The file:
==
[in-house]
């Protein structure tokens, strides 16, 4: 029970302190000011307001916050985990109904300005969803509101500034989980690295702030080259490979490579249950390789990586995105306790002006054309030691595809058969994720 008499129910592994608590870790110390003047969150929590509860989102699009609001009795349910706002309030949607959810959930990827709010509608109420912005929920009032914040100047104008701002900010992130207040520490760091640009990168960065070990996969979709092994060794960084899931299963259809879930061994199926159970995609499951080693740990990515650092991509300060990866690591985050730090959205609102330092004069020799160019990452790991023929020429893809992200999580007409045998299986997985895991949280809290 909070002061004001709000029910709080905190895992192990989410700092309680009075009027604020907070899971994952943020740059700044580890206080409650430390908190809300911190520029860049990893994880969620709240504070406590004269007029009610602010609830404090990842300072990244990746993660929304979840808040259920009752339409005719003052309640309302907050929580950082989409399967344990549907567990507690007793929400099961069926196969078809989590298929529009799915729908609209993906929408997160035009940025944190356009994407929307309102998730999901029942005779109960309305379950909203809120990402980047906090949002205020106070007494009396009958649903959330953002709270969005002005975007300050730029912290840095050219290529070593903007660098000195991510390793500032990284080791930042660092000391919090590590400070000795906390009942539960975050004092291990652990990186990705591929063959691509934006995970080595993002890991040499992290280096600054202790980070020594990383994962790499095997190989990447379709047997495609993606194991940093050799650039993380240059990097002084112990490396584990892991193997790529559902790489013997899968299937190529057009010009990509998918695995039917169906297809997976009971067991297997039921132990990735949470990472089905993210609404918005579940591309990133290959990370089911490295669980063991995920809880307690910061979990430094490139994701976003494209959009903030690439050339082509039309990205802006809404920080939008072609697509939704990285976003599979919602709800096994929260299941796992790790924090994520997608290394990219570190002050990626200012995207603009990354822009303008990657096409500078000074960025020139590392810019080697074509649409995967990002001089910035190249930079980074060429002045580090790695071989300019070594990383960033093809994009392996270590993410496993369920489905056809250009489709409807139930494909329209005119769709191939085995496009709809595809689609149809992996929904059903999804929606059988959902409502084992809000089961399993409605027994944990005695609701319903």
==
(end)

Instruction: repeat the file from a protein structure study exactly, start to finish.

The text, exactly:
[in-house]
């Protein structure tokens, strides 16, 4: 029970302190000011307001916050985990109904300005969803509101500034989980690295702030080259490979490579249950390789990586995105306790002006054309030691595809058969994720 008499129910592994608590870790110390003047969150929590509860989102699009609001009795349910706002309030949607959810959930990827709010509608109420912005929920009032914040100047104008701002900010992130207040520490760091640009990168960065070990996969979709092994060794960084899931299963259809879930061994199926159970995609499951080693740990990515650092991509300060990866690591985050730090959205609102330092004069020799160019990452790991023929020429893809992200999580007409045998299986997985895991949280809290 909070002061004001709000029910709080905190895992192990989410700092309680009075009027604020907070899971994952943020740059700044580890206080409650430390908190809300911190520029860049990893994880969620709240504070406590004269007029009610602010609830404090990842300072990244990746993660929304979840808040259920009752339409005719003052309640309302907050929580950082989409399967344990549907567990507690007793929400099961069926196969078809989590298929529009799915729908609209993906929408997160035009940025944190356009994407929307309102998730999901029942005779109960309305379950909203809120990402980047906090949002205020106070007494009396009958649903959330953002709270969005002005975007300050730029912290840095050219290529070593903007660098000195991510390793500032990284080791930042660092000391919090590590400070000795906390009942539960975050004092291990652990990186990705591929063959691509934006995970080595993002890991040499992290280096600054202790980070020594990383994962790499095997190989990447379709047997495609993606194991940093050799650039993380240059990097002084112990490396584990892991193997790529559902790489013997899968299937190529057009010009990509998918695995039917169906297809997976009971067991297997039921132990990735949470990472089905993210609404918005579940591309990133290959990370089911490295669980063991995920809880307690910061979990430094490139994701976003494209959009903030690439050339082509039309990205802006809404920080939008072609697509939704990285976003599979919602709800096994929260299941796992790790924090994520997608290394990219570190002050990626200012995207603009990354822009303008990657096409500078000074960025020139590392810019080697074509649409995967990002001089910035190249930079980074060429002045580090790695071989300019070594990383960033093809994009392996270590993410496993369920489905056809250009489709409807139930494909329209005119769709191939085995496009709809595809689609149809992996929904059903999804929606059988959902409502084992809000089961399993409605027994944990005695609701319903």